Understanding Facebook Reach is a key part of knowing how to make the most of your Facebook page. Facebook is the world’s most used social media platform, and also one of the platforms that allows a wider range of content to be posted and consumed. While there are a lot of options of social media platforms out there to choose from, Facebook is the primary platform of choice for most users.
While other platforms like Instagram and Twitter may be popular, they tend to be used specifically to post certain kinds of content, and will likely need a more deliberate volume of content to make the most of the channels.
Facebook stands apart in a couple of ways: partly it has familiarity with a lot of users in a lot of different places, but it also allows for an ever-increasing range of types of content to be posted in a variety of ways. That’s not to say it doesn’t have its issues – but we’d still consider that, as far as social media channels go, Facebook is the safe middle ground for most users and should normally be the primary choice of channel to adopt.
One of the main ways in which Facebook has changed over the years is how people have adapted to using it, both for sharing content, but also in our consumption habits.
When Facebook was first launched, the sign of success for most users was linked to how many ‘likes, comments and shares’ a post could gather. While that’s still a partial indication of how your post is performing, there are more important metrics to look at to gather a clearer idea – such as your Facebook reach.
One of the biggest reasons for this change is the way in which consumption habits of social media users has changed. While Facebook was still a novelty, we were more likely to make a deliberate choice to interact with posts more intentionally. Now, as users have become more desensitised to content, and as we adapt to more of a ‘scroll’ mentality through social media, we physically interact much less than we ever did before.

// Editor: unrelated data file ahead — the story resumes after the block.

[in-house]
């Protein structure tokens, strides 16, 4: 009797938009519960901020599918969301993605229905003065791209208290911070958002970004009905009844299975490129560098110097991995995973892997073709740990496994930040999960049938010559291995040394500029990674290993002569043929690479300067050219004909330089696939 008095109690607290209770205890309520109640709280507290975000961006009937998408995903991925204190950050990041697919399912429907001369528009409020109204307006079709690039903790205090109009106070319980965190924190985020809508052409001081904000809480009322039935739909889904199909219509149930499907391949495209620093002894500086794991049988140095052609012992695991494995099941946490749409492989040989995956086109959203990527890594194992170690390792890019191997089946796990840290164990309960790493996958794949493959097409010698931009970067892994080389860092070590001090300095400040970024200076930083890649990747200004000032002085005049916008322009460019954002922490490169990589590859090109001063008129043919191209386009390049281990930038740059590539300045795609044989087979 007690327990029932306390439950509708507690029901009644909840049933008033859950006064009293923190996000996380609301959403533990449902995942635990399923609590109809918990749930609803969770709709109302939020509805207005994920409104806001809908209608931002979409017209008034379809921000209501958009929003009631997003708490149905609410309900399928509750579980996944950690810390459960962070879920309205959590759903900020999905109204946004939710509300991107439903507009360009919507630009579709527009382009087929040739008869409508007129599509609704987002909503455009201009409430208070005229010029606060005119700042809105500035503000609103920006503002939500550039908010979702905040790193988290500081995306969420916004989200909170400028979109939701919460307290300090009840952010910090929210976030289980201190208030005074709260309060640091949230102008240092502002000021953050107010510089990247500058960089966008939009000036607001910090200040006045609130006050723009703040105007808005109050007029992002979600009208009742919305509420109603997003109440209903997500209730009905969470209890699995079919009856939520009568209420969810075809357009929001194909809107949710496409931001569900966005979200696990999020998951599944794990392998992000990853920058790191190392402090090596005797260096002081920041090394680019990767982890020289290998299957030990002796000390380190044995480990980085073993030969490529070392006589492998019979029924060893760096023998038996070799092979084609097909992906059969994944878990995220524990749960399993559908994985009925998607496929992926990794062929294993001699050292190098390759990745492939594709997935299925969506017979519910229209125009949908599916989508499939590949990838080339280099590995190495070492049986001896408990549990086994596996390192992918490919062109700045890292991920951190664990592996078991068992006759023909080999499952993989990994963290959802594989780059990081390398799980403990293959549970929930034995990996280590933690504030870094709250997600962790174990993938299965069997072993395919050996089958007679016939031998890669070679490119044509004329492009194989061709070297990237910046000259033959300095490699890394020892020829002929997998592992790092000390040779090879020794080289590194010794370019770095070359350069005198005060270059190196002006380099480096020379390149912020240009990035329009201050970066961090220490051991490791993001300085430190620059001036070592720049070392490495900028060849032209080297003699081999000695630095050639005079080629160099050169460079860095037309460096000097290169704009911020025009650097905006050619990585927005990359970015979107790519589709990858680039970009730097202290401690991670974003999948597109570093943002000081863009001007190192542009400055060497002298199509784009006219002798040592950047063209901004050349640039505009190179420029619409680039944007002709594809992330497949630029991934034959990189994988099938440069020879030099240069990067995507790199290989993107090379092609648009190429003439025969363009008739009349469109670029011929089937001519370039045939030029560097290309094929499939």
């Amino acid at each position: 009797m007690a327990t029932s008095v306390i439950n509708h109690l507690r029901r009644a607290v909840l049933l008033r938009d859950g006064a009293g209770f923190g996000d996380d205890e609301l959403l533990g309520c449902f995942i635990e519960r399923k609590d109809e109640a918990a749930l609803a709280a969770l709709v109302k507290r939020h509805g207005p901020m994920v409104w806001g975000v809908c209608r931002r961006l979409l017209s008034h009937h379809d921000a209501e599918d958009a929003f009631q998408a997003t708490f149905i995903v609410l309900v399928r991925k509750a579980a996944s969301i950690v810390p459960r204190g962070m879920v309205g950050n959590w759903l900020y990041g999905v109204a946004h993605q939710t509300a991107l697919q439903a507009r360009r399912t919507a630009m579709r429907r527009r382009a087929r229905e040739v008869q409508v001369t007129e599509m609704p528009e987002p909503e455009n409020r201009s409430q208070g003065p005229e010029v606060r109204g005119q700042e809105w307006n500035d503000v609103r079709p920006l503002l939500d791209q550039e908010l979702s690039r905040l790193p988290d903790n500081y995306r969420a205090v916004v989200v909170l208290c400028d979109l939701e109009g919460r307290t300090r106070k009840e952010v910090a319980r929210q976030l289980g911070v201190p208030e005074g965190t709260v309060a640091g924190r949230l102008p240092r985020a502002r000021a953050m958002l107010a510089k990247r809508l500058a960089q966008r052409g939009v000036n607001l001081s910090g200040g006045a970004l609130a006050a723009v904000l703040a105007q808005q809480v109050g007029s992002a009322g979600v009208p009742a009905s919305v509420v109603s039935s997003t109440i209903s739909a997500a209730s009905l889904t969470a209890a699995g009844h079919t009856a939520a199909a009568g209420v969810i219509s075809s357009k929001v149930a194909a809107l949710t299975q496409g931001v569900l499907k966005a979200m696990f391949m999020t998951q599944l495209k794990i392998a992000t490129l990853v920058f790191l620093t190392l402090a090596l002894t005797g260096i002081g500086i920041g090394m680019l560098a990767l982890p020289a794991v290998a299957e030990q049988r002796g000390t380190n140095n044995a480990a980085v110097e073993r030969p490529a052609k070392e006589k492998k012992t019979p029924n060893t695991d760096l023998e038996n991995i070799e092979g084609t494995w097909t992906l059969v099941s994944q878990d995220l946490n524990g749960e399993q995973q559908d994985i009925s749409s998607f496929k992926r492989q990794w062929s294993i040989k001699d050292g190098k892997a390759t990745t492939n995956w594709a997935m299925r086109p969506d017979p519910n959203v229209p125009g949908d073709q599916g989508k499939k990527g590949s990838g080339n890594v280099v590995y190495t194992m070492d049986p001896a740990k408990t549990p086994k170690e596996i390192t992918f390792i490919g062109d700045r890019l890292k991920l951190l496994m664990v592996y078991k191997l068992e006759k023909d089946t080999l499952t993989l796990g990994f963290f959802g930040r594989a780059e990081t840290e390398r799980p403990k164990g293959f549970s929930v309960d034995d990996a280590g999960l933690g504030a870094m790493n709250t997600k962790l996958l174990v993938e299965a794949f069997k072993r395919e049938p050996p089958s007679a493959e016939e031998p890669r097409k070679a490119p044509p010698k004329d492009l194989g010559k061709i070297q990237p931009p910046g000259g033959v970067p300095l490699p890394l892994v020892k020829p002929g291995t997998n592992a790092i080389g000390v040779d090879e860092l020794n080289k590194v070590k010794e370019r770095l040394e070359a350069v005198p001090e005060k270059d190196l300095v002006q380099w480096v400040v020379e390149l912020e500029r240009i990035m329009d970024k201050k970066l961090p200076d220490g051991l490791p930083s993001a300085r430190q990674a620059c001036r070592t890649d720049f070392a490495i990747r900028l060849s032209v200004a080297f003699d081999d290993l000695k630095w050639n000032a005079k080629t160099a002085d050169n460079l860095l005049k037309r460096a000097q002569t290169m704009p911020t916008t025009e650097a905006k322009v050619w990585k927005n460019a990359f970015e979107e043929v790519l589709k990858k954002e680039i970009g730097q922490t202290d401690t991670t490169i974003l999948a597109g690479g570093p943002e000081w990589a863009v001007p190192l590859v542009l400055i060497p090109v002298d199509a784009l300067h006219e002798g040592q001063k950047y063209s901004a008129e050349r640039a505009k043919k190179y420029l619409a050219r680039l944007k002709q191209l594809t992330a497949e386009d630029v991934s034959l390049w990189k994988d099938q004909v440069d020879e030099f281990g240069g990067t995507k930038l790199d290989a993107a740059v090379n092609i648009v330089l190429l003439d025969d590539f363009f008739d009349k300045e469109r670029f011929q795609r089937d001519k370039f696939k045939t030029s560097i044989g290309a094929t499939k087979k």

For content creators and page owners, this can be seen as discouraging feedback on how our content is being consumed. Thankfully, Facebook offers a range of different metrics to analyse, which provide a clearer indication of how content is performing.
Additionally the organic reach of many Facebook posts is now incredibly low, mainly in part due to the increase in content on the site, and also because Facebook is increasingly a ‘pay to play’ outlet – prioritising content from paid advertising.
While ‘likes, comments and shares’ are still an integral part of how social media works, the metric to look out for on Facebook is the ‘reach’ of a post. Your Facebook reach indicates not just how many people are physically pressing the like button on FB, but rather how many unique people the post is actually reaching. While your physical interactions may be low on a post, that doesn’t necessarily mean that people aren’t seeing and consuming your content in some other way.
What you will likely encounter if you speak to followers of your social media channels is that they can recall some of your content, even if they didn’t physically interact with it on the first time. That’s a good sign that although your post isn’t gaining as much obvious interaction as you may previously have enjoyed, your content is still being seen!
It’s also a sign that in order to maximise the potential of your social channels, you’ll likely have to adapt some of your practices to be more deliberate in your social media in order to see your Facebook reach increase.
There are a range of ways in which you can extend your Facebook reach (and other socials) – one of the key first steps is to think about developing a social media content calendar and a library of content.
If you’d like to talk through some of the ways in which we can help you, please get in touch.